The first place I ventured out to after having my first child wasn't to the mall or out to lunch, it was to the library. Bibliotheque is one of only a handful of words I can remember from my high school French class. When we moved to a new area after nearly twenty years in the same place, the first place I learned how to get to (after the grocery store) was the local library. Some of my earliest childhood memories are pedaling down to the teeny tiny library in our little town with my girlfriends. We would sit on the floor for hours and read before leaving with a bicycle basket-full of books. Books have brought me a sense of comfort all my life. This website marries love of books, reading, family and home. I have a tripped planned today. To the library. I'm excited. My library days have taken many forms. That first trip with my two week baby in tow became toddler story hours, summer library craft time, readings in the park, lunch-time baby story hour, author visits - spanning four children's childhoods. Today I go to pick up this month's book club read. Library trips look different now, I will go by myself. No kids in tow but still I look forward to walking in the doors and feeling that sense that the books are welcoming me in. That same old sense of comfort.
'I have a tripped planned today. To the library. I'm excited.'
A dear friend recently visited and I took her to the Redcliffe Plantation in Beech Island, SC. A beautiful plantation home (with a less than beautiful history, to be sure). The original owner James Henry Hammond was a real piece of work. However, later descendants were of a more decent variety including John Shaw Billings who was the editor of Time, Life and Fortune magazines. He eventually donated the estate and entire collection of books and furniture to the people of South Carolina in 1973.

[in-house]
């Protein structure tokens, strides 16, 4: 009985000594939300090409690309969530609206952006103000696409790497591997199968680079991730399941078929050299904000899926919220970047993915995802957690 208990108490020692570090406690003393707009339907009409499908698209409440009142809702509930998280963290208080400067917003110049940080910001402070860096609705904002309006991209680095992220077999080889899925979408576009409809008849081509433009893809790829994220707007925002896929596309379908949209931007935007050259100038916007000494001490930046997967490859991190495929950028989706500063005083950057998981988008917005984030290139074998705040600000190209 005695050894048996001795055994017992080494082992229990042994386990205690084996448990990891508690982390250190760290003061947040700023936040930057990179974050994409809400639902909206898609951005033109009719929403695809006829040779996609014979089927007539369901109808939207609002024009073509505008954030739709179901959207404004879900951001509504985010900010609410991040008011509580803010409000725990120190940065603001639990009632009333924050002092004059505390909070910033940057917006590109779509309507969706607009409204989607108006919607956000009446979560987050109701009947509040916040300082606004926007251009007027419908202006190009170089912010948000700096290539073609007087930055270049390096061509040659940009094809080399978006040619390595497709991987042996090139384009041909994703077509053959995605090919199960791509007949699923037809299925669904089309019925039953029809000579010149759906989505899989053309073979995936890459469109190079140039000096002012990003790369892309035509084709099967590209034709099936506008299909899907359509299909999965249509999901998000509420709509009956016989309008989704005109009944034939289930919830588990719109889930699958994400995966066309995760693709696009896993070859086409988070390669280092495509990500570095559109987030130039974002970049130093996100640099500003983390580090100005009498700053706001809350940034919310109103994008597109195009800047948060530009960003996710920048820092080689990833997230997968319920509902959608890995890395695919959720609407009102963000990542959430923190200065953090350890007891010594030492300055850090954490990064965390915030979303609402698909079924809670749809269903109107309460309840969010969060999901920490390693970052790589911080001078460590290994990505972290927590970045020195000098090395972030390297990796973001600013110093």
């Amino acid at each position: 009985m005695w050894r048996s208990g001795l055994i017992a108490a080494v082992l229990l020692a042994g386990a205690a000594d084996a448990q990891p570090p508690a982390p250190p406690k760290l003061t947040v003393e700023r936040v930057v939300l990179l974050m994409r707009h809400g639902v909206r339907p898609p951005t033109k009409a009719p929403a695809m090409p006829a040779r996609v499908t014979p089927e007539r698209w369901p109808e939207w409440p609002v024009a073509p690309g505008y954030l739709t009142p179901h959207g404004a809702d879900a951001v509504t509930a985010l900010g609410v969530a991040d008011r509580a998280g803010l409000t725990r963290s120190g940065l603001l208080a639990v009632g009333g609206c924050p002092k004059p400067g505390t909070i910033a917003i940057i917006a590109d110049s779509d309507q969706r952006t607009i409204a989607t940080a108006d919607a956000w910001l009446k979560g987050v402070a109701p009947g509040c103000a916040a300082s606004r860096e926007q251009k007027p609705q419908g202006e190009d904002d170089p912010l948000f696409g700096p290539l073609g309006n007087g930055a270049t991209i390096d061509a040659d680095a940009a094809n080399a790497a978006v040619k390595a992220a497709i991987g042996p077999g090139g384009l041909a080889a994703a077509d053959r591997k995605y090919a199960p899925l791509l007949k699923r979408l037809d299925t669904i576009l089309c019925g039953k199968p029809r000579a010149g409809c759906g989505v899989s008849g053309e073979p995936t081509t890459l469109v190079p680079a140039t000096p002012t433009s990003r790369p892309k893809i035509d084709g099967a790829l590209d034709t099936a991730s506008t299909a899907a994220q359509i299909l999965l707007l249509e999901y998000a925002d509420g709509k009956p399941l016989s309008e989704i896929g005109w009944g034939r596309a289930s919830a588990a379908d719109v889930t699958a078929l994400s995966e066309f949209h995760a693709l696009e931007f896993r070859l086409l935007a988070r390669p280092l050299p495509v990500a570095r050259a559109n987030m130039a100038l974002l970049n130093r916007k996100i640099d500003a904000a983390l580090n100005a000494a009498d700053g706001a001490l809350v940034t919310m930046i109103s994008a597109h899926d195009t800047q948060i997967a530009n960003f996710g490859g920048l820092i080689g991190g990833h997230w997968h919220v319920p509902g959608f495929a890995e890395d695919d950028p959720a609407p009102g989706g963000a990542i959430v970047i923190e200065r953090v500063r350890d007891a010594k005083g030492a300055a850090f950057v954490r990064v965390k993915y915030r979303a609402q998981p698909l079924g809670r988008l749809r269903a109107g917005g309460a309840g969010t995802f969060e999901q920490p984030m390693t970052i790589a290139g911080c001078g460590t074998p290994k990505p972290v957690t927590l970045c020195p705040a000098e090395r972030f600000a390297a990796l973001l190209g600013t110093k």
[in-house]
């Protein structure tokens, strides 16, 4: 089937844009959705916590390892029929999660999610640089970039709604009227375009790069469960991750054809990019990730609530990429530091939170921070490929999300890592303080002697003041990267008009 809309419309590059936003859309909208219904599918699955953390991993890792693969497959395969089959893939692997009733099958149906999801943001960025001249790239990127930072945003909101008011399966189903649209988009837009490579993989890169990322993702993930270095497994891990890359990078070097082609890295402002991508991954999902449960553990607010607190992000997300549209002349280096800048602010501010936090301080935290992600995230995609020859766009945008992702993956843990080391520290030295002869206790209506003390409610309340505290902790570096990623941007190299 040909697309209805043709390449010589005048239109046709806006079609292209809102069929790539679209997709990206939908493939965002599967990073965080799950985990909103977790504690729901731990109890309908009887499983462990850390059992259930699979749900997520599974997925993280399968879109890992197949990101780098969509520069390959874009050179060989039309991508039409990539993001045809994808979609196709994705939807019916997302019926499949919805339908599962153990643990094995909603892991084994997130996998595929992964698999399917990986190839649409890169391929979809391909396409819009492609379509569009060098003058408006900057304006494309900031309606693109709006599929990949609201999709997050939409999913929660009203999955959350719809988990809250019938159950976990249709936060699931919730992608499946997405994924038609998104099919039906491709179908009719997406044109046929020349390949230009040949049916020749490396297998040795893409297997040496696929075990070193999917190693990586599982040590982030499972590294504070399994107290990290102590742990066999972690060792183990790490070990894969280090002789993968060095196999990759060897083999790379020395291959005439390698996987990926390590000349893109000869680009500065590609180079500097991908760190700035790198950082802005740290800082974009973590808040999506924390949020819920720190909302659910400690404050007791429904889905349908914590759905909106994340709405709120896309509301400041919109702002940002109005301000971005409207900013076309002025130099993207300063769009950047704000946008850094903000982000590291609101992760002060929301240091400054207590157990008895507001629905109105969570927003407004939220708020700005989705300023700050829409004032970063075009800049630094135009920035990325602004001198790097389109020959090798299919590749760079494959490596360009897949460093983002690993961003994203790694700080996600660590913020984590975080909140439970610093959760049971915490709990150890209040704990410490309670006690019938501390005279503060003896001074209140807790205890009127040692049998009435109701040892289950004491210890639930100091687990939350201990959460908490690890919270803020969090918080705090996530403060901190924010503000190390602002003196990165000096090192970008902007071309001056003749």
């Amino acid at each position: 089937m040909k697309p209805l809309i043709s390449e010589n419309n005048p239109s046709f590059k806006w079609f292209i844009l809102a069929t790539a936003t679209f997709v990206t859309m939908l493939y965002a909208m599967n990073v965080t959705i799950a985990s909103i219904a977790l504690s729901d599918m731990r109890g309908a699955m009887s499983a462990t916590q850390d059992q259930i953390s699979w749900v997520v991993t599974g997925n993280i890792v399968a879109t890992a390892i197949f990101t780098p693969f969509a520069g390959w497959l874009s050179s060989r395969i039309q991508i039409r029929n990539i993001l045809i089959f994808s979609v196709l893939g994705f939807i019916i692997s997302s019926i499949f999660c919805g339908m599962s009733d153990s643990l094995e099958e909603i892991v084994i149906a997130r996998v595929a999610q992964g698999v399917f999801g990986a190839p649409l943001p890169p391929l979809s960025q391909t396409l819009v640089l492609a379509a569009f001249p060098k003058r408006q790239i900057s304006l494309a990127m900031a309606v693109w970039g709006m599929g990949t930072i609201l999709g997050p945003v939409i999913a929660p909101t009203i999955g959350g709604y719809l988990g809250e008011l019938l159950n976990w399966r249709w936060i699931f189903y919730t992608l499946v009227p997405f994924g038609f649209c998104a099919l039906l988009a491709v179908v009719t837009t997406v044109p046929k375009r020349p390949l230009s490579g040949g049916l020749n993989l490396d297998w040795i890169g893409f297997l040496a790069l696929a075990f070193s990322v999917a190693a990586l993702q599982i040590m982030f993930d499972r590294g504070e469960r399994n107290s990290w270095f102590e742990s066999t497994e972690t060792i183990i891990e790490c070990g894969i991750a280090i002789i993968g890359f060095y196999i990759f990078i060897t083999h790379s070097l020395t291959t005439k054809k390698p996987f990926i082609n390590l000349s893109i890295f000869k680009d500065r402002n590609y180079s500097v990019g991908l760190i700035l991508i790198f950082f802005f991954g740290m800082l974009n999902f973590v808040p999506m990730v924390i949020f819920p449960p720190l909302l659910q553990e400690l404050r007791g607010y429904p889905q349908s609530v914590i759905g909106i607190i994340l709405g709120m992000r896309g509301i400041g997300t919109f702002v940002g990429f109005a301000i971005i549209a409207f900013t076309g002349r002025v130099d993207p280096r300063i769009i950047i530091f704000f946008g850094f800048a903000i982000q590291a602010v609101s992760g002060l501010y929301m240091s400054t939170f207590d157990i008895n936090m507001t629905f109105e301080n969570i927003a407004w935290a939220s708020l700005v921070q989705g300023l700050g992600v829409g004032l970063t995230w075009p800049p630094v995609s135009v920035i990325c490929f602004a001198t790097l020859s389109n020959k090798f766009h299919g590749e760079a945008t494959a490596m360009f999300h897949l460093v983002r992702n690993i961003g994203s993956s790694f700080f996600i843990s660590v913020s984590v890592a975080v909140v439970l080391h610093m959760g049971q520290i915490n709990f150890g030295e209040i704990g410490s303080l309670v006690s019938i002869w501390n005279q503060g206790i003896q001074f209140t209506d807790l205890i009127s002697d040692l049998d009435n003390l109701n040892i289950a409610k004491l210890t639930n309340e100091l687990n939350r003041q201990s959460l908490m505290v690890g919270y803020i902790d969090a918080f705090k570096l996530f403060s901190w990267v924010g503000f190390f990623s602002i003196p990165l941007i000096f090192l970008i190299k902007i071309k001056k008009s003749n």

The home has a library that remains intact today. So far we have been blessed to have one home library. It looked nothing like this one, but I loved it and hope to have another some day. Until then, we have several bookshelves, one in every bedroom and several in our family room. Cicero said, 'A room without books is like a body without a soul.' I couldn't agree more.
'A room without books is like a body without a soul.'
The bookshelves in this home were custom made from the strongest wood available on the plantation. We could see that the years were taking its toll. They were bowing in the middle with the weight of the books. The antique writing desk is where the children that resided at the plantation over the years did their schoolwork. There was a beautiful view to the Savannah River from the second story, although this time of year we were not able to see it through all the trees. This represents a bygone era, I would love to see it come back to homes, perhaps not to this degree but homes with a little space carved out where families can sit and partake in the joy of reading together. What are the anxieties of society that might be solved with this simple practice? I daresay, most.